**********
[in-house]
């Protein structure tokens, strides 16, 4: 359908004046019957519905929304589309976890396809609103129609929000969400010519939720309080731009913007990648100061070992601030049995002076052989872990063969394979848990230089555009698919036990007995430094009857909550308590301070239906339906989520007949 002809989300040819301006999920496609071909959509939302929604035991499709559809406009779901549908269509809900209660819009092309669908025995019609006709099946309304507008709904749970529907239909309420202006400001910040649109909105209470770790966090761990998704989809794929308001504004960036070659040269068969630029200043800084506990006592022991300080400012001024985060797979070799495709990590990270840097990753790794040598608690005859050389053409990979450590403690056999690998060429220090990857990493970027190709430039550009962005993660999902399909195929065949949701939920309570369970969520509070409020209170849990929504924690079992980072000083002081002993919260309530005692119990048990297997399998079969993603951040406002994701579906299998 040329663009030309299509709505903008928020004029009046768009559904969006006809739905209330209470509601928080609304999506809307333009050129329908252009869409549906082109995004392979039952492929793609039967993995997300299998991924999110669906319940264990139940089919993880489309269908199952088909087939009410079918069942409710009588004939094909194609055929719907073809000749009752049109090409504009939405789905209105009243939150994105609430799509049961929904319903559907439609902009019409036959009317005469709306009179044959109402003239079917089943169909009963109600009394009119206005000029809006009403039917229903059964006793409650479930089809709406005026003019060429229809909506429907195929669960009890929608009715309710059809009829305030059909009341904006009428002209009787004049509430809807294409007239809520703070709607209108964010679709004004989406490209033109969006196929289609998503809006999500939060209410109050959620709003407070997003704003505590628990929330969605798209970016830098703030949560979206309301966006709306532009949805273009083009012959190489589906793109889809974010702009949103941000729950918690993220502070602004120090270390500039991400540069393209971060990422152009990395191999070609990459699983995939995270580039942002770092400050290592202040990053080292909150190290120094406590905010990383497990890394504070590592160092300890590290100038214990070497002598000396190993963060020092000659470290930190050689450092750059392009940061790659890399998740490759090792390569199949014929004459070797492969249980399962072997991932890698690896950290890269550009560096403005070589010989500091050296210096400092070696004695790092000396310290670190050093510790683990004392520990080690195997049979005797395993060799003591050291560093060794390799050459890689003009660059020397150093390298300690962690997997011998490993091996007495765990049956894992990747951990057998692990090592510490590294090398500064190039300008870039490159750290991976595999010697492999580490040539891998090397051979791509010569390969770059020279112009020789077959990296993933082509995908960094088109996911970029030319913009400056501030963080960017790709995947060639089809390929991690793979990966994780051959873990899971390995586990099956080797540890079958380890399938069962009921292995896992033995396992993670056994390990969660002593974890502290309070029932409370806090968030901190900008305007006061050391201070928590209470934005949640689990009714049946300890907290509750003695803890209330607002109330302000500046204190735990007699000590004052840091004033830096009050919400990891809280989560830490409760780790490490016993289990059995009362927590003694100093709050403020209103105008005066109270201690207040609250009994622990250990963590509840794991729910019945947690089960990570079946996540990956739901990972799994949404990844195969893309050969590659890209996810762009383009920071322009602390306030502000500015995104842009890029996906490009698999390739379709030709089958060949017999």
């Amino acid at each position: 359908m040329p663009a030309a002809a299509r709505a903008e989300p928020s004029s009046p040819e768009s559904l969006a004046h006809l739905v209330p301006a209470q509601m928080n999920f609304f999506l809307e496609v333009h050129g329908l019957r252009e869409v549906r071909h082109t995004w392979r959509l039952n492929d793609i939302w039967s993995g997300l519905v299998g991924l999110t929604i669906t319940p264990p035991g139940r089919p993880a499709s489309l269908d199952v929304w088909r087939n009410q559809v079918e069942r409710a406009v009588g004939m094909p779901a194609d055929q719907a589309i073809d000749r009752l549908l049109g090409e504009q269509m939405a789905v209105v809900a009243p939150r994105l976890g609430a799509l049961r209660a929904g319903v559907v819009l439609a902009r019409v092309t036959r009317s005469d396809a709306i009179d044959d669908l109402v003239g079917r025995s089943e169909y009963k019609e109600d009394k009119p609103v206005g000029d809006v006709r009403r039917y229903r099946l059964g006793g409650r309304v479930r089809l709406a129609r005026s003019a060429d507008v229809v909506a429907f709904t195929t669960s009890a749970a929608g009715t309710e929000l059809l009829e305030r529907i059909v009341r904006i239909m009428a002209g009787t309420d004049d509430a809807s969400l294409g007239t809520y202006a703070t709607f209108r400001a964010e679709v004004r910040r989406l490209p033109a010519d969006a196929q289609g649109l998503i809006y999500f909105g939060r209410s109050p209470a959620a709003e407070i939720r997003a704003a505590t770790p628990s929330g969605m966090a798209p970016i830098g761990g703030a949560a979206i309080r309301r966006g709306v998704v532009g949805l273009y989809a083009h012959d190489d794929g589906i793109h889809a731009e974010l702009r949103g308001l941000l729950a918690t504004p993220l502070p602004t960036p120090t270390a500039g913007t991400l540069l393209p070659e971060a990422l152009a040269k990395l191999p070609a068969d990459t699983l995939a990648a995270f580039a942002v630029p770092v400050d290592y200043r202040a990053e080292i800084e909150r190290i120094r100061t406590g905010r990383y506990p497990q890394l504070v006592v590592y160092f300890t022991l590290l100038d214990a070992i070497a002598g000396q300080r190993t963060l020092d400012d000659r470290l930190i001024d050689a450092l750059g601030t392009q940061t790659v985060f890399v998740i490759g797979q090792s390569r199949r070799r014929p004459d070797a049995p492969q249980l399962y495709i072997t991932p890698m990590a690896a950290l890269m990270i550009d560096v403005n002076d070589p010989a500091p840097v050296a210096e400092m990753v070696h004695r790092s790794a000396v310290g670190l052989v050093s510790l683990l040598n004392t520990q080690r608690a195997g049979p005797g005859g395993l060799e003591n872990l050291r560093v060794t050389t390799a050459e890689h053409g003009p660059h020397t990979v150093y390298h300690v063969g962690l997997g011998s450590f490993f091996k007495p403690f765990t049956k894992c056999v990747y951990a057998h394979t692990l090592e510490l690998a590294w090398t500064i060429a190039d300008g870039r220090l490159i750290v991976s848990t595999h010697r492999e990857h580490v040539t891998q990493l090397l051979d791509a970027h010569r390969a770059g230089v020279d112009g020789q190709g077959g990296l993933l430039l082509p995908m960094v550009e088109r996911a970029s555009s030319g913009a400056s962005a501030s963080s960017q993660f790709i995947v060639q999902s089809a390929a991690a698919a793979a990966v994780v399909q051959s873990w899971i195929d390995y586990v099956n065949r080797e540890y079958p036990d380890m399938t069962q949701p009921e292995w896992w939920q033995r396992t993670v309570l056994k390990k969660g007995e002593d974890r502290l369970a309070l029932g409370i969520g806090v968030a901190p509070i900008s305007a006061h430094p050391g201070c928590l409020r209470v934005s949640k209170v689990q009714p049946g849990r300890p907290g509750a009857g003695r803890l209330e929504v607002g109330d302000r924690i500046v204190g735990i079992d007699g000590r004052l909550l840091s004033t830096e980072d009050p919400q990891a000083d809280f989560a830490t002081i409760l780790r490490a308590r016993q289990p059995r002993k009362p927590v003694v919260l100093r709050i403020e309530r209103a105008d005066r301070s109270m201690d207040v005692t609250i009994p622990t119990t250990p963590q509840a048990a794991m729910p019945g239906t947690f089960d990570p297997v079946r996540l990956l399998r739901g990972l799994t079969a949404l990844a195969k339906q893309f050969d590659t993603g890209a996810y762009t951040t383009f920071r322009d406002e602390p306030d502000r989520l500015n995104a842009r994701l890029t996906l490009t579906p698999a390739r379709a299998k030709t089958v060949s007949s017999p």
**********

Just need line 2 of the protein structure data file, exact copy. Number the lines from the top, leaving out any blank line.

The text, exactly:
């Protein structure tokens, strides 16, 4: 359908004046019957519905929304589309976890396809609103129609929000969400010519939720309080731009913007990648100061070992601030049995002076052989872990063969394979848990230089555009698919036990007995430094009857909550308590301070239906339906989520007949 002809989300040819301006999920496609071909959509939302929604035991499709559809406009779901549908269509809900209660819009092309669908025995019609006709099946309304507008709904749970529907239909309420202006400001910040649109909105209470770790966090761990998704989809794929308001504004960036070659040269068969630029200043800084506990006592022991300080400012001024985060797979070799495709990590990270840097990753790794040598608690005859050389053409990979450590403690056999690998060429220090990857990493970027190709430039550009962005993660999902399909195929065949949701939920309570369970969520509070409020209170849990929504924690079992980072000083002081002993919260309530005692119990048990297997399998079969993603951040406002994701579906299998 040329663009030309299509709505903008928020004029009046768009559904969006006809739905209330209470509601928080609304999506809307333009050129329908252009869409549906082109995004392979039952492929793609039967993995997300299998991924999110669906319940264990139940089919993880489309269908199952088909087939009410079918069942409710009588004939094909194609055929719907073809000749009752049109090409504009939405789905209105009243939150994105609430799509049961929904319903559907439609902009019409036959009317005469709306009179044959109402003239079917089943169909009963109600009394009119206005000029809006009403039917229903059964006793409650479930089809709406005026003019060429229809909506429907195929669960009890929608009715309710059809009829305030059909009341904006009428002209009787004049509430809807294409007239809520703070709607209108964010679709004004989406490209033109969006196929289609998503809006999500939060209410109050959620709003407070997003704003505590628990929330969605798209970016830098703030949560979206309301966006709306532009949805273009083009012959190489589906793109889809974010702009949103941000729950918690993220502070602004120090270390500039991400540069393209971060990422152009990395191999070609990459699983995939995270580039942002770092400050290592202040990053080292909150190290120094406590905010990383497990890394504070590592160092300890590290100038214990070497002598000396190993963060020092000659470290930190050689450092750059392009940061790659890399998740490759090792390569199949014929004459070797492969249980399962072997991932890698690896950290890269550009560096403005070589010989500091050296210096400092070696004695790092000396310290670190050093510790683990004392520990080690195997049979005797395993060799003591050291560093060794390799050459890689003009660059020397150093390298300690962690997997011998490993091996007495765990049956894992990747951990057998692990090592510490590294090398500064190039300008870039490159750290991976595999010697492999580490040539891998090397051979791509010569390969770059020279112009020789077959990296993933082509995908960094088109996911970029030319913009400056501030963080960017790709995947060639089809390929991690793979990966994780051959873990899971390995586990099956080797540890079958380890399938069962009921292995896992033995396992993670056994390990969660002593974890502290309070029932409370806090968030901190900008305007006061050391201070928590209470934005949640689990009714049946300890907290509750003695803890209330607002109330302000500046204190735990007699000590004052840091004033830096009050919400990891809280989560830490409760780790490490016993289990059995009362927590003694100093709050403020209103105008005066109270201690207040609250009994622990250990963590509840794991729910019945947690089960990570079946996540990956739901990972799994949404990844195969893309050969590659890209996810762009383009920071322009602390306030502000500015995104842009890029996906490009698999390739379709030709089958060949017999």